Multi-Cloud Nightmares and How to Avoid Them
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If there’s one thing that will remain true about business and technology, it’s that the more innovations are made, the more complex things will become before they get simpler. Just when businesses really seemed to be getting the hang of cloud computing, more complex solutions have come to the forefront with an ongoing debate about the merits and drawbacks of the public cloud compared to the private cloud. If that weren’t complicated enough, now many are extolling the benefits of using a combination of both, effectively creating a hybrid cloud system using multiple environments and providers. Needless to say, this is providing a big challenge for businesses and IT organizations, but it’s one that could be well worth it for the benefits gained by using multiple cloud systems.
Adopting so many cloud platforms of both the public and private variety is not an easy decision to make. Much of the time, businesses decide on it simply out of necessity due to higher demands and limited resources. Hybrid cloud environments are sometimes adopted in order to deal with seasonal peaks in activity. This is especially important for companies that see a spike in activity and sales during the holiday season. A hybrid cloud may also be used by businesses that find themselves expanding into new markets and finding they need to improve their regional support, which means hosting applications in data centers located in new regions. Other businesses may use the hybrid cloud system by externalizing frontend use while securing the backend. This becomes especially handy when utilizing additional frontend activity during peak shopping hours while scaling down during the off hours.
With these situations in mind for why a business would want to use multiple cloud environments, it’s important to look at the management challenges faced by businesses and their IT departments. While this doesn’t hold true for every organization out there, many companies simply don’t have the infrastructure to handle such a drastic change. Many businesses already have a handle on cloud computing, but working with multiple vendors and managing all of them within a hybrid system requires upgraded equipment. IT environments are already complex, so introducing new variables and technologies and getting them to work together smoothly can easily be seen as a monumental task. Many IT organizations are already running at maximum workload tolerance, so adding more to the mix can create an overload. Much of this can be relieved by automating many IT processes, but again this requires the tools and management capabilities that some IT departments simply don’t have.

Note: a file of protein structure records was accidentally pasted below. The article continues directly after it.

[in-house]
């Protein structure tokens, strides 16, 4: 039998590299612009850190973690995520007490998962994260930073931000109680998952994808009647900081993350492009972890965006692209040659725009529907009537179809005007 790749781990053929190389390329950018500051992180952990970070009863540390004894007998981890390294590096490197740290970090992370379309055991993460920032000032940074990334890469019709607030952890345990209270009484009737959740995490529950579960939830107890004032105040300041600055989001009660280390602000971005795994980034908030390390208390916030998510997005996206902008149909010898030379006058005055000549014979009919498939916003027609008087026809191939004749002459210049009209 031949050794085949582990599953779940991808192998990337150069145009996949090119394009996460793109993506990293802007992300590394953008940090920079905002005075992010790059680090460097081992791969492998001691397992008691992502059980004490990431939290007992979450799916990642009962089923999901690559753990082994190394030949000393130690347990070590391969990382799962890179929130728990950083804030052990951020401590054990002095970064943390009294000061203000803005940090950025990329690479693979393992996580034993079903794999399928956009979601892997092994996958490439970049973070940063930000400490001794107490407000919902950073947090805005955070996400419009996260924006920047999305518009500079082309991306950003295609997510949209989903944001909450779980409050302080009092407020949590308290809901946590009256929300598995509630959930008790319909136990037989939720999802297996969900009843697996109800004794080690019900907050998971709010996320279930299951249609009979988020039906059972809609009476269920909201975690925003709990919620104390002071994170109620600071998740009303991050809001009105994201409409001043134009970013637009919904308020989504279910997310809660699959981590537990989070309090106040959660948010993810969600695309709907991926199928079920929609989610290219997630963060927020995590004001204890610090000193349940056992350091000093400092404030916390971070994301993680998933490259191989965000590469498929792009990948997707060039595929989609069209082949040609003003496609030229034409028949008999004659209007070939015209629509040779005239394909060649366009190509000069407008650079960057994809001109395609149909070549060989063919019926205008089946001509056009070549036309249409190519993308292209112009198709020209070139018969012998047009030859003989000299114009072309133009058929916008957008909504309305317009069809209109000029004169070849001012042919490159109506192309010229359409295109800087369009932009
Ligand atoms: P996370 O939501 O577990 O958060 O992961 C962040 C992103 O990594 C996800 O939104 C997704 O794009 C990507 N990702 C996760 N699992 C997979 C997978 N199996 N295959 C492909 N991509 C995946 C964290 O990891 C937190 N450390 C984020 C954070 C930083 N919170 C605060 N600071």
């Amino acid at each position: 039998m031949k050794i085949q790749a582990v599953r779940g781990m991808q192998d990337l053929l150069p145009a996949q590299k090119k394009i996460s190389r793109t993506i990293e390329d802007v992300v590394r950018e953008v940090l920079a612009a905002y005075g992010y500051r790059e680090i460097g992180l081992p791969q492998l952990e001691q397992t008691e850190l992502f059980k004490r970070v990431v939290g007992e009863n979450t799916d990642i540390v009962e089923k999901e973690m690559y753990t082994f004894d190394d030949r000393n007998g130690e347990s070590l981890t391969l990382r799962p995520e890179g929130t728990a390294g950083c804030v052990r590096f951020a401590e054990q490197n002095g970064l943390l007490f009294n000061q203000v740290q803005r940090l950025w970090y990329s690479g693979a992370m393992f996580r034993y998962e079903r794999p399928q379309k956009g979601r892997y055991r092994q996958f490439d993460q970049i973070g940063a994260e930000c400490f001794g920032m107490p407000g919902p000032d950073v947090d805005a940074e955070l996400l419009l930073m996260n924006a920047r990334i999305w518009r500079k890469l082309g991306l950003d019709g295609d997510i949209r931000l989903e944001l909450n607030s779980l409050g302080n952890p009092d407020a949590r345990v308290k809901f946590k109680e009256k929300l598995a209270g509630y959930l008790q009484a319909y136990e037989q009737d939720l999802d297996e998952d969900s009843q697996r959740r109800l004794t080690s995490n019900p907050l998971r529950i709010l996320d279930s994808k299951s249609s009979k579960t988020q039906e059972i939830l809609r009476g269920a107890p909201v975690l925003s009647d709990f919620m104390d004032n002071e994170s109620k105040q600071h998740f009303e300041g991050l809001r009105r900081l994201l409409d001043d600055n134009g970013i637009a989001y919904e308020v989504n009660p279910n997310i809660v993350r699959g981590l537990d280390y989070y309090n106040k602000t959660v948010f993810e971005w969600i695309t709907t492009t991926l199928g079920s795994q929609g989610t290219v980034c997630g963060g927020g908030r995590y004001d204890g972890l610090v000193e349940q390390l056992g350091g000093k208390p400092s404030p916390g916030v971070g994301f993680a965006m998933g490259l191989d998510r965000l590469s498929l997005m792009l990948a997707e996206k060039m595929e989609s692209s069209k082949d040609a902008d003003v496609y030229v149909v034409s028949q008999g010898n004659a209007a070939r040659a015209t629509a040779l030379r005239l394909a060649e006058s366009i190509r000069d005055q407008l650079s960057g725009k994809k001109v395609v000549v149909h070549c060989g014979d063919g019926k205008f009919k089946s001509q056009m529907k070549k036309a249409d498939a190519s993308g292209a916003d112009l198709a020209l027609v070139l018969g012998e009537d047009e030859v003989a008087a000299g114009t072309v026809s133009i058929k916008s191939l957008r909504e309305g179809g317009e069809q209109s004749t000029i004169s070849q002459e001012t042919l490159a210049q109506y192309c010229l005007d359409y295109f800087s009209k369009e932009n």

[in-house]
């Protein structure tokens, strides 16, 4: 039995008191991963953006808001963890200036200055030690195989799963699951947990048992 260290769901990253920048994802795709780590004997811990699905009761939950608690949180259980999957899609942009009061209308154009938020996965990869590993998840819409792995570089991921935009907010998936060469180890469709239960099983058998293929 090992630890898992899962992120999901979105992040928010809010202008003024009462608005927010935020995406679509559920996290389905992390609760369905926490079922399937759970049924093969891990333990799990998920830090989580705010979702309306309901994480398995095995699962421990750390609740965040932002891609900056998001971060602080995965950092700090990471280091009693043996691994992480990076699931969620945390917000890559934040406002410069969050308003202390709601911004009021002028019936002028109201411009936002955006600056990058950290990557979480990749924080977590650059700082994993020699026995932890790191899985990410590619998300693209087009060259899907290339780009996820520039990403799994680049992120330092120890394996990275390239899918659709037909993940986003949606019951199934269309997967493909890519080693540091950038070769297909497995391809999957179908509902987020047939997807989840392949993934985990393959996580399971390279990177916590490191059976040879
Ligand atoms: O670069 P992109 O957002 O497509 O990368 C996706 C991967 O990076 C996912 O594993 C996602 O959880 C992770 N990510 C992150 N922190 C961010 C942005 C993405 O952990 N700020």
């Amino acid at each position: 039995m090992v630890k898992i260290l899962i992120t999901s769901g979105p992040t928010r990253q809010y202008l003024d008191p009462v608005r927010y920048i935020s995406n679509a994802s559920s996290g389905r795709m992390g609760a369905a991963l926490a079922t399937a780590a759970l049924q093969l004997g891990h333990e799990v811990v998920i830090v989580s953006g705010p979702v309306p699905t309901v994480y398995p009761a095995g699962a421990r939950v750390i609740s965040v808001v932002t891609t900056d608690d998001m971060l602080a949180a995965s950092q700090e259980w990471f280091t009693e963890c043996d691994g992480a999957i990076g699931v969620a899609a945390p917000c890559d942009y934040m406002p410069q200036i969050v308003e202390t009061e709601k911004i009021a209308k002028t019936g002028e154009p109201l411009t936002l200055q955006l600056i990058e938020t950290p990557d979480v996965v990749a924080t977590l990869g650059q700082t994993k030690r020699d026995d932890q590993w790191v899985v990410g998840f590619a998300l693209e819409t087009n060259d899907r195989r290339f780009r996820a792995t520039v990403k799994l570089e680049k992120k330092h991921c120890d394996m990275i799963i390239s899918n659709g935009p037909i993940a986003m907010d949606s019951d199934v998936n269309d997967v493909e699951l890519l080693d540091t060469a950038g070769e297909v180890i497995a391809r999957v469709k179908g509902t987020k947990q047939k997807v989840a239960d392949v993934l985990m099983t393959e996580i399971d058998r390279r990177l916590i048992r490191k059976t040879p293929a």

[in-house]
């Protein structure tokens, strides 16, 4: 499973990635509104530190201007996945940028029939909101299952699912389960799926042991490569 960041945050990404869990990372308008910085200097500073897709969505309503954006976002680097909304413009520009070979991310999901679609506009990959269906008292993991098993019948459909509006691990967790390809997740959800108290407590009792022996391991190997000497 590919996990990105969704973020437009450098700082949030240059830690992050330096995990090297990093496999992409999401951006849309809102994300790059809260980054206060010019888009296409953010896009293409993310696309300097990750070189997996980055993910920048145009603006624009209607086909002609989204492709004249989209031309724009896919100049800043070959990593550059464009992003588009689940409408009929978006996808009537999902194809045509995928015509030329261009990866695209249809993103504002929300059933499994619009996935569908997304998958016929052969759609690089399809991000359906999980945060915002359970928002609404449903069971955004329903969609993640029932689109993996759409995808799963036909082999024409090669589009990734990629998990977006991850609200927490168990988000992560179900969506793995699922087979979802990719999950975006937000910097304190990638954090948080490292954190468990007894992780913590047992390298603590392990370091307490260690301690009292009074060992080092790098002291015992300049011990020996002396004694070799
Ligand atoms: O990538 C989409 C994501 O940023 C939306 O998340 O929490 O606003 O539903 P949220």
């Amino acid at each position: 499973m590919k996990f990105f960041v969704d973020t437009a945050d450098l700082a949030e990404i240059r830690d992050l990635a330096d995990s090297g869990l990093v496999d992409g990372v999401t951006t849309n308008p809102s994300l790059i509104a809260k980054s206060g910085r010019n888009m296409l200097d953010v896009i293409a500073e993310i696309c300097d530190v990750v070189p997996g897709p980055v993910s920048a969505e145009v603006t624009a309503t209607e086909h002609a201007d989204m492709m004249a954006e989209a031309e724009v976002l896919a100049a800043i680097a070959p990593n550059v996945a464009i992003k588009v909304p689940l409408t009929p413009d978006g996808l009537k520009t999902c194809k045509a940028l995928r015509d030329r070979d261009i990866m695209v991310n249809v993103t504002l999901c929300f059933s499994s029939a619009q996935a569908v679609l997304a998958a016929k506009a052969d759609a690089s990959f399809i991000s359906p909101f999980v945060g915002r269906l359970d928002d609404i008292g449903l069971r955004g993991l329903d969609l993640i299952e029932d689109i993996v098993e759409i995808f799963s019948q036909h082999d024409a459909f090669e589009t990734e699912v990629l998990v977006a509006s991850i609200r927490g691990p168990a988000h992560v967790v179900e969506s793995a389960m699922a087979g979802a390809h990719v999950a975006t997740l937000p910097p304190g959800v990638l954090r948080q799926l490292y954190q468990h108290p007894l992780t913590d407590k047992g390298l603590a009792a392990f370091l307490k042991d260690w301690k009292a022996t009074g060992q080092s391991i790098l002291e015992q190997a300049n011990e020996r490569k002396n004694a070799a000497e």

Integrating multiple cloud vendors also requires a certain level of expertise. There are many questions about cloud computing that have to be answered before beginning the integration process. These questions can include what processes will be done on the cloud, which vendors will be handling which tasks, where the cloud will be located, when the integration will take place, etc. These are a lot of questions to take in, and without the right expertise in cloud computing, the chances of making a wrong decision increase and could lead to some unfortunate consequences down the road. And as the problem becomes more complex, management needs to be well-versed in even more areas of expertise.
Other significant management challenges can be very intimidating for IT departments. IT personnel need to ensure different cloud vendors will be able to work well together, which may require the use of specialized tools and platforms, many of which are still pretty young. Regular maintenance of the system or systems is another factor that needs careful examination, since monitoring and maintaining multiple cloud environments can be difficult and often time-consuming. Then there are the networking and database challenges that every organization must deal with when implementing all of these unique systems to ensure smooth operations for the business.
All of these challenges seem daunting, but the benefits that come from using hybrid cloud systems are great. In fact, research shows that applications done on the cloud deliver 1.7 times more return on investment than those applications that are run on-premise. The multi-cloud approach also gives businesses more freedom and flexibility to meet other business challenges, while also giving them more capabilities than they had before. As long as a business has the resources and personnel ready to handle the challenges of a hybrid cloud, they’ll be able to see the positive results that come from the next generation of cloud computing. Lower costs and improved performance can all be within reach with the right planning and outlook.
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